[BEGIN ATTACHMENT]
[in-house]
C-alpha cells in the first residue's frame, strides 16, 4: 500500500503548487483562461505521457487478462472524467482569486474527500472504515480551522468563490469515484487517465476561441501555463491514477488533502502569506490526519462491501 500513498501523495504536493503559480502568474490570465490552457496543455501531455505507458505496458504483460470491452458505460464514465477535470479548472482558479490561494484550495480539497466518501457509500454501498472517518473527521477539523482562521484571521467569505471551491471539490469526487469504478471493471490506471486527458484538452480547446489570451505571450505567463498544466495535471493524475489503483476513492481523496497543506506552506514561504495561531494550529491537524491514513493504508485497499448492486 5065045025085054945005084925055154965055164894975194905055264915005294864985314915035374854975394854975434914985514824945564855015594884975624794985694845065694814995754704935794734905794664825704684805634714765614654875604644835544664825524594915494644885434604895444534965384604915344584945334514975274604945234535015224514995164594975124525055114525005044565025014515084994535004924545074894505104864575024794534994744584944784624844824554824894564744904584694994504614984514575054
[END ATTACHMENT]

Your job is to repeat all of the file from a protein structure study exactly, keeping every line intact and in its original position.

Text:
[in-house]
C-alpha cells in the first residue's frame, strides 16, 4: 500500500503548487483562461505521457487478462472524467482569486474527500472504515480551522468563490469515484487517465476561441501555463491514477488533502502569506490526519462491501 500513498501523495504536493503559480502568474490570465490552457496543455501531455505507458505496458504483460470491452458505460464514465477535470479548472482558479490561494484550495480539497466518501457509500454501498472517518473527521477539523482562521484571521467569505471551491471539490469526487469504478471493471490506471486527458484538452480547446489570451505571450505567463498544466495535471493524475489503483476513492481523496497543506506552506514561504495561531494550529491537524491514513493504508485497499448492486 5065045025085054945005084925055154965055164894975194905055264915005294864985314915035374854975394854975434914985514824945564855015594884975624794985694845065694814995754704935794734905794664825704684805634714765614654875604644835544664825524594915494644885434604895444534965384604915344584945334514975274604945234535015224514995164594975124525055114525005044565025014515084994535004924545074894505104864575024794534994744584944784624844824554824894564744904584694994504614984514575054